‘Archaic’: Death, Dames and Daggers
I stopped reading comic books about five or six years ago, figuring that it was time I ‘grew up’ and stepped away from the world of technicolor heroes and their clear-cut morality. However, I recently picked up a new indie comic that blends genres and blurs all the lines, and since then, I’ve been sucked back in wholeheartedly. Think mysterious and intriguing, dark and sexy. The one comic that’s bringing me back? ‘Archaic.’
‘Archaic’ is produced by Fenickx Productions, an independent company consisting of the very two men who created the comic book, writer James Abrams and artist Brett Marting.
Childhood friends from Missouri, the two went to the Ringling School of Art and Design in Florida together. Their ideas and talents would culminate years later in Fenickx and ‘Archaic.’ Although it is exceptionally difficult to manage everything with only two people, they take it all in stride.
Abrams attributes their success to ‘luck and not sleeping,’ while Marting acknowledges their hard work.
‘Every moment is dedicated to thinking [about] or working on [the comic book],’ Marting said.
The two are also quick to point out their friendship as a big factor for their success.
‘We’re very like-minded. It doesn’t take much to communicate a thought,’ Marting said.
Abrams and Marting, although both quite dashing in appearance and charming in demeanor, are very grounded, proclaiming themselves ‘comic book geeks and nerds,’ which they believe is a misnomer for people who have a lot of imagination. For two ‘geeks,’ they’ve done pretty well for themselves so far.
‘We’re living the dream, [and] it’s good,’ Abrams joked.
‘Archaic’ is their first comic, billed as a ‘Goth-Tech Fantasy,’ which is ‘an amalgamation that really hasn’t been made before,’ Marting said. ‘We just wanted to put that dark twist on the fantasy scene … because … it’s fairly untapped, I think.’
Currently a bimonthly comic, the first and second issues dropped in January and March, respectively, and show a strong start for Abrams and Marting. They laid the foundation for an epic power struggle between good and evil, complete with a feuding noble bloodline, dark magic and some delicious battles taking place in an unstable world called Tzenebraum. Issue one boldly throws you into the action immediately as Lord Petr Drakanov squares off against the army of his uncle, the sinister King Groznyj.
The battle rages on in issue two against a backdrop of fire as betrayals are cemented and warriors fall, leading to a cryptic prophecy at the end. Showing a great amount of promise and hinting at things to come, these first two issues left me hooked and craving more.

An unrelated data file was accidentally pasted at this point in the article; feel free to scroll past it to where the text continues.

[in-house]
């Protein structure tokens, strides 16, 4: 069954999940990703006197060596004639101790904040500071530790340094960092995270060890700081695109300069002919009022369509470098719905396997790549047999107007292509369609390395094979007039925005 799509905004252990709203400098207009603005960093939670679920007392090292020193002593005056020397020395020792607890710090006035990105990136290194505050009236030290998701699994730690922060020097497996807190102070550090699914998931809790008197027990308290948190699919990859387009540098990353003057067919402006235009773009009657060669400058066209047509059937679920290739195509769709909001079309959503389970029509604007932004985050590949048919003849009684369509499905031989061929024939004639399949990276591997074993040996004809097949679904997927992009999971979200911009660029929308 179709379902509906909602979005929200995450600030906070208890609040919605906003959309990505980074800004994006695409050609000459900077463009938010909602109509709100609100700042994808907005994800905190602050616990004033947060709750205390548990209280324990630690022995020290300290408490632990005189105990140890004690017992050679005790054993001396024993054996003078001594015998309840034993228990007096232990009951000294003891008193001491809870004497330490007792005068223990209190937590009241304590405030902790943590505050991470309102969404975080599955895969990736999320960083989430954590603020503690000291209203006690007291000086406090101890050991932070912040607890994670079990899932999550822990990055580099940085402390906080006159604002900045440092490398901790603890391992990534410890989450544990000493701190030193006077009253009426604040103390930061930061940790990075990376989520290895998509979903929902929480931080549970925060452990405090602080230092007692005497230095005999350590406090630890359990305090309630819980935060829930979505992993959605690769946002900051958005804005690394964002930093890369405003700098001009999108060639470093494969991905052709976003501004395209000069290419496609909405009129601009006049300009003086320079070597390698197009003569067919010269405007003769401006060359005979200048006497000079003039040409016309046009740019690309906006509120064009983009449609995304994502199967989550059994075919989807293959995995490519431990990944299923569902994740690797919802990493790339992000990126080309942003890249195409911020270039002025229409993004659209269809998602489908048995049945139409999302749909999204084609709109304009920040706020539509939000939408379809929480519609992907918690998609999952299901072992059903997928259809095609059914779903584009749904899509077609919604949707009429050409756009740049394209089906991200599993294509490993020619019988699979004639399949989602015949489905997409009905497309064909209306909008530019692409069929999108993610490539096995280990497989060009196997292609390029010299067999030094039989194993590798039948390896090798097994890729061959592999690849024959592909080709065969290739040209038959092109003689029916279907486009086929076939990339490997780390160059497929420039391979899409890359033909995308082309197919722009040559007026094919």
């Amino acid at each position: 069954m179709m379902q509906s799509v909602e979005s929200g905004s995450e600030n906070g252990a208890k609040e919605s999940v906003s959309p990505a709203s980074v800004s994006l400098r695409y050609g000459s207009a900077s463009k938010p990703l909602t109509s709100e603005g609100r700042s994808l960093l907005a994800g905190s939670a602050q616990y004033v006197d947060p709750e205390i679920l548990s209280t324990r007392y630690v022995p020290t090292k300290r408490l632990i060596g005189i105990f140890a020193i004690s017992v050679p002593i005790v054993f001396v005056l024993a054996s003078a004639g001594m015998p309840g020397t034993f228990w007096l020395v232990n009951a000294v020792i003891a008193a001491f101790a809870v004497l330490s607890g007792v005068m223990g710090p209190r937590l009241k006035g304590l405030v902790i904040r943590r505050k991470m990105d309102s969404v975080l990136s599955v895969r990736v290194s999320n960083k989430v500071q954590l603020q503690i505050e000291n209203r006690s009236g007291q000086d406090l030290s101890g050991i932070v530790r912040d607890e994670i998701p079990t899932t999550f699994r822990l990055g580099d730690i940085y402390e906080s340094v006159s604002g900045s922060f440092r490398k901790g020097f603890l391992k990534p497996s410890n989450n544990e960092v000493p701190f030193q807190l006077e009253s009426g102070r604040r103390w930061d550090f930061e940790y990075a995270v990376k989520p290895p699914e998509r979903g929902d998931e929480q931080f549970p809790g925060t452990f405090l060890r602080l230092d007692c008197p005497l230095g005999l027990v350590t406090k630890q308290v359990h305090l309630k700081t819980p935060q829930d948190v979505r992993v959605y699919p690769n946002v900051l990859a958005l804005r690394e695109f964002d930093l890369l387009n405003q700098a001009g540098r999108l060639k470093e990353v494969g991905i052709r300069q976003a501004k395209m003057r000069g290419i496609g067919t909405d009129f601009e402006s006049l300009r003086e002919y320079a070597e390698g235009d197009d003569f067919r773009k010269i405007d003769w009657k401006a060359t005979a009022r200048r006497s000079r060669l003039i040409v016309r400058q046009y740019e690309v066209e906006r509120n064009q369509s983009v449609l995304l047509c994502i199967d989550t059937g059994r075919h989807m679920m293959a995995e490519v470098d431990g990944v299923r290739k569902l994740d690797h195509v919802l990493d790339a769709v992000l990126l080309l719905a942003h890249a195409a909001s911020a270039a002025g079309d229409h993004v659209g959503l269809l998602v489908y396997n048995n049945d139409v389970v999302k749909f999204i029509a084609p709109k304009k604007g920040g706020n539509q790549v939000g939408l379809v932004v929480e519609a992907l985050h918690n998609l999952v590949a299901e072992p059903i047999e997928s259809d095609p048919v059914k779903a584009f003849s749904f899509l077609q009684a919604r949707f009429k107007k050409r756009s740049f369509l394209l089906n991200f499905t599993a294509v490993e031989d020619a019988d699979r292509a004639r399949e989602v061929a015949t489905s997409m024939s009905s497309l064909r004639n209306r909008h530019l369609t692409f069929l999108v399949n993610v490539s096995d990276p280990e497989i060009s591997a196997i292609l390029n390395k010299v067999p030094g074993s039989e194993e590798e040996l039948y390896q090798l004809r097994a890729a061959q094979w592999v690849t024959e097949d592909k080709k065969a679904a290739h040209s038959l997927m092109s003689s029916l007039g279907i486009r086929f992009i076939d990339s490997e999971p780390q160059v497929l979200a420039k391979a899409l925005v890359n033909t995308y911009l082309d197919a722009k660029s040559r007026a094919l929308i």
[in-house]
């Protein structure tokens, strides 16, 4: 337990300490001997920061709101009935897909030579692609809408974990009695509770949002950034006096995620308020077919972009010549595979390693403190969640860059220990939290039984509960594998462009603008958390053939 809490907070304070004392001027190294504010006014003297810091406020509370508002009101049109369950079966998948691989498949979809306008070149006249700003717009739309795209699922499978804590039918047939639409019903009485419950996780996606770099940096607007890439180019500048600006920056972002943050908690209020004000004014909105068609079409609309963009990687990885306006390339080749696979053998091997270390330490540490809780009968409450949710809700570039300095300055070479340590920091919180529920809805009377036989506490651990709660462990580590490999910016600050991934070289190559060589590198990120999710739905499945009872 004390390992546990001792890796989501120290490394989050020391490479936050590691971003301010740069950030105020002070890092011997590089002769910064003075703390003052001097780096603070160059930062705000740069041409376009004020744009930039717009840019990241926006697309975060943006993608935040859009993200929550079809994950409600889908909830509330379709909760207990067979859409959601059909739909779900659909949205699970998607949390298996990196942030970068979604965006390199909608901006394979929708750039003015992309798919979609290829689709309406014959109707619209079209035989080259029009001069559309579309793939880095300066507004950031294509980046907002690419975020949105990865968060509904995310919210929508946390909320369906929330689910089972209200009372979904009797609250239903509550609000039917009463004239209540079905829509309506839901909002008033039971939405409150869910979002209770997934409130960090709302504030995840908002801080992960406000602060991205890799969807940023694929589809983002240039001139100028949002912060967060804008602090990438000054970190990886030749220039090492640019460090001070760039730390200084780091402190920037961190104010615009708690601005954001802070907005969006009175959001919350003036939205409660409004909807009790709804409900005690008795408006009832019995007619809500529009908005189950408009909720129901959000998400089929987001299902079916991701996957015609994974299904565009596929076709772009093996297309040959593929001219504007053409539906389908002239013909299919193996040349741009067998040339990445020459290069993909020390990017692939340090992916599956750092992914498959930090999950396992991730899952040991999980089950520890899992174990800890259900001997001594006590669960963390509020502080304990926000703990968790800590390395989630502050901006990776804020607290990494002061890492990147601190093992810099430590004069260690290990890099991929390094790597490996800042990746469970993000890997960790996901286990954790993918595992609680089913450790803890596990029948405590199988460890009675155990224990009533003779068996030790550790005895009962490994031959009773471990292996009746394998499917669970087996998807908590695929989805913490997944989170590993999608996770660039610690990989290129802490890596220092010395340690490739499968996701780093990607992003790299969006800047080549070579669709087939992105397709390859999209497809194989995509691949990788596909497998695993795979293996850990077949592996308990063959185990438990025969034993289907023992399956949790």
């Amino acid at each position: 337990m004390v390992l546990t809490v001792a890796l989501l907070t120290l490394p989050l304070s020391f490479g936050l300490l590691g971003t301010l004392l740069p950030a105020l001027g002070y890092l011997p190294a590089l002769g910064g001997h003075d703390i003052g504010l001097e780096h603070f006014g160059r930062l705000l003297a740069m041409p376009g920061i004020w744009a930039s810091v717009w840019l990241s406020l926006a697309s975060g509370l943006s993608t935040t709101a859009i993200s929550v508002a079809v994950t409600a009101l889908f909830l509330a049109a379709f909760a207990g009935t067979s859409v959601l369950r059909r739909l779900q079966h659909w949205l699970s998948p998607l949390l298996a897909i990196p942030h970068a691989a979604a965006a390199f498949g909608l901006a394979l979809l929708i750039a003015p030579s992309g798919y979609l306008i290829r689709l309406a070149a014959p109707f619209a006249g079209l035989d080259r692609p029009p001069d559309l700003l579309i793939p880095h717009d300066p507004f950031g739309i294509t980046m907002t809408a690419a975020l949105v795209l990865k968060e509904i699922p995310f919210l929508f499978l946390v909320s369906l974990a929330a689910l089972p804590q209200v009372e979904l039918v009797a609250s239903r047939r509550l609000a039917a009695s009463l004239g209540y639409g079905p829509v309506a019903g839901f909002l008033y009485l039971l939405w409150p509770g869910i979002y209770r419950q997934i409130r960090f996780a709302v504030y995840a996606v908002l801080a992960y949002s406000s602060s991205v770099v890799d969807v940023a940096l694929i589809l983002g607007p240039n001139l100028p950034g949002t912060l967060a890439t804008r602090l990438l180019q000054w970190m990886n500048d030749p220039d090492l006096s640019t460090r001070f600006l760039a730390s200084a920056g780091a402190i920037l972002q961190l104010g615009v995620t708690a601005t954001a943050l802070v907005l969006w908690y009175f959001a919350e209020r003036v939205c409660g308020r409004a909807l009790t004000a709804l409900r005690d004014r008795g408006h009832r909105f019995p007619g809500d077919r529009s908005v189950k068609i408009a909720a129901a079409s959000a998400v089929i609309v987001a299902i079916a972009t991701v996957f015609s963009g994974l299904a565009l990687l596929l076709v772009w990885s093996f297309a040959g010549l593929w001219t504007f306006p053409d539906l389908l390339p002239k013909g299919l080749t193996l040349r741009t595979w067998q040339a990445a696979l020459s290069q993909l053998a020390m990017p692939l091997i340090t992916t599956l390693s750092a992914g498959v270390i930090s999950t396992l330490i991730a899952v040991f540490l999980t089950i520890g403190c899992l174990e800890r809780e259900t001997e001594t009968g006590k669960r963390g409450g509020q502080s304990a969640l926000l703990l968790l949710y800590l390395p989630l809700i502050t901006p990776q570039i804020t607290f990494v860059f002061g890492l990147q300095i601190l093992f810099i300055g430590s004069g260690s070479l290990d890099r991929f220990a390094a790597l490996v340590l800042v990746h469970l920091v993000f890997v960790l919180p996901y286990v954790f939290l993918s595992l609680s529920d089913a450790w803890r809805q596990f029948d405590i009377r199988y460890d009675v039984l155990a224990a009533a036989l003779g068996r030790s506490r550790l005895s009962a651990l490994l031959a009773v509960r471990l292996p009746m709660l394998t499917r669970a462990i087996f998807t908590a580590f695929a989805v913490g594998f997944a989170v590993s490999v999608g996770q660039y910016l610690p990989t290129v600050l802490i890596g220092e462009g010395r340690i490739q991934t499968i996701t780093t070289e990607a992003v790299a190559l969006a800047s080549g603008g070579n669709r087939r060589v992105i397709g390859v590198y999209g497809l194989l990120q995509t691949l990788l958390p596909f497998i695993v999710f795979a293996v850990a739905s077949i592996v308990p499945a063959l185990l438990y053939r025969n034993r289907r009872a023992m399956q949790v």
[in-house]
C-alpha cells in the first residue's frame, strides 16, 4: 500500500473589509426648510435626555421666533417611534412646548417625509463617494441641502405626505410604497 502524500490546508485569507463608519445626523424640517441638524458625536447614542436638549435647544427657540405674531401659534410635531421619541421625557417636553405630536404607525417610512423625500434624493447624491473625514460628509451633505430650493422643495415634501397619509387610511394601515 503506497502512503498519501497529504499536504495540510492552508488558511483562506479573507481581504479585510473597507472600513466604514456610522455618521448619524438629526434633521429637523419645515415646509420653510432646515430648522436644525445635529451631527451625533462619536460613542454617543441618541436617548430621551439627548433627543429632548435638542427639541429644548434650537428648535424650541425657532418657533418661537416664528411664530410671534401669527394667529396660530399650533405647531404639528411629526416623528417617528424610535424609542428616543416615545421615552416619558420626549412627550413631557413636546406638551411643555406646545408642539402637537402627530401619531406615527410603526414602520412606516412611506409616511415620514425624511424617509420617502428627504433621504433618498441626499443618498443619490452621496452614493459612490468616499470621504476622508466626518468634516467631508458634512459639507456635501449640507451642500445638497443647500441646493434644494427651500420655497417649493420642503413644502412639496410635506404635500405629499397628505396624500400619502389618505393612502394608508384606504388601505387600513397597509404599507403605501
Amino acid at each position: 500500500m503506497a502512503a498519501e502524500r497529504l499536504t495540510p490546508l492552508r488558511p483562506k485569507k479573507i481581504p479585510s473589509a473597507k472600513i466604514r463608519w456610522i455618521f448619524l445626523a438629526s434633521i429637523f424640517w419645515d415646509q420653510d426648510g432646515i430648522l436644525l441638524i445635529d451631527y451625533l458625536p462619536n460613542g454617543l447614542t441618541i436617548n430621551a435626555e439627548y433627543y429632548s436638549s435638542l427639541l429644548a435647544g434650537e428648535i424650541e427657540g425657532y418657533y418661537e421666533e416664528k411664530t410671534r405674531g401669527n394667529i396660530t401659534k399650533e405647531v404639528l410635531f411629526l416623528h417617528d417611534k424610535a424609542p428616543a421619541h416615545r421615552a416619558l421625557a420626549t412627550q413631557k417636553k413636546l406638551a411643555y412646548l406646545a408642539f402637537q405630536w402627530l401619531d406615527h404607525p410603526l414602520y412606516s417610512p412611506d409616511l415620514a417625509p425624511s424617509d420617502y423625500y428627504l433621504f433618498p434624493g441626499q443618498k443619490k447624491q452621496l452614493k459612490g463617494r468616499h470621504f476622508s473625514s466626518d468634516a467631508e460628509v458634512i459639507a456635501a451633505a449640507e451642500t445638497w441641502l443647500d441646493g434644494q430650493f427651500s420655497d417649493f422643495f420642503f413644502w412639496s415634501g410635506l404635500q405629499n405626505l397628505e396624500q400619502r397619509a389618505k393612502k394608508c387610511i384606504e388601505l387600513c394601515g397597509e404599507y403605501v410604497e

The artwork is phenomenal. Marting is truly an accomplished artist with a mastery of illustration.
‘Pick up an issue just for the cover, seriously,’ Abrams implores. ‘You’ll see a cover, you’ll like it.’
The covers are gorgeously rendered with intricate details, while vivid colors blend with shadow to beseech the eye to look. The interior artwork has excellent graphics and show Marting’s range as an artist.
All of the characters are richly illustrated, from ladies with flowing hair and gowns to the strange, alien-looking races that populate Tzenebraum. Muted backgrounds offset sweeping, elaborate settings and the dark feel of the graphics compliment the story nicely.
Abrams is a creative writer, crafting an incredibly impressive story that’s full of depth and has all the right subtleties to keep you hooked. Although the story is simple enough to understand on the first read, there’s much more to it beneath the surface for those brave enough to sift through and look. Abrams has created a complex world with intricate, complicated characters, but with a realism that makes them believable.
‘When [characters] die, they die. When [characters] get hurt, they stay hurt. And they have histories behind them,’ Abrahm said.
He takes archetypes, familiar stories and aspects from all different genres and refreshes them into something that’s wholly his own.
‘We take traditional themes and we put a new spin on it,’ Abrams said. ‘This isn’t your average adventure epic with your average bad guy and your average heroes. Frankly, this isn’t your average comic book.’
‘Archaic’ isn’t easily defined and categorized; there are too many different elements and layers in each issue to take them at face value. ‘Archaic’ staunchly defies standard conventions, striving instead to be something more unique and interesting; this is one comic book that refuses to be pinned down by any simple stereotypes. And there’s nothing glossy about it.
This comic is very dark and refuses to apologize for it, but Abrams and Marting are able to capture a beauty within the darkness that draws you in and captivates you … even if the beauty is shrouded in blood.
‘If you like epic stories with great drawings, th[is] will hook you,’ Abrams said. ‘I’m not sure what happens next, but I can’t wait to find out.’
The third issue of ‘Archaic’ hits shelves this May, so go out and request it at your favorite comic book store today, and be sure to pick up the first and second issues, as well. Check out http://www.archaiccomic.com for more info or swing by the ‘Archaic’ booth this July at the San Diego Comic Con to get your issues personally from Abrams and Marting themselves.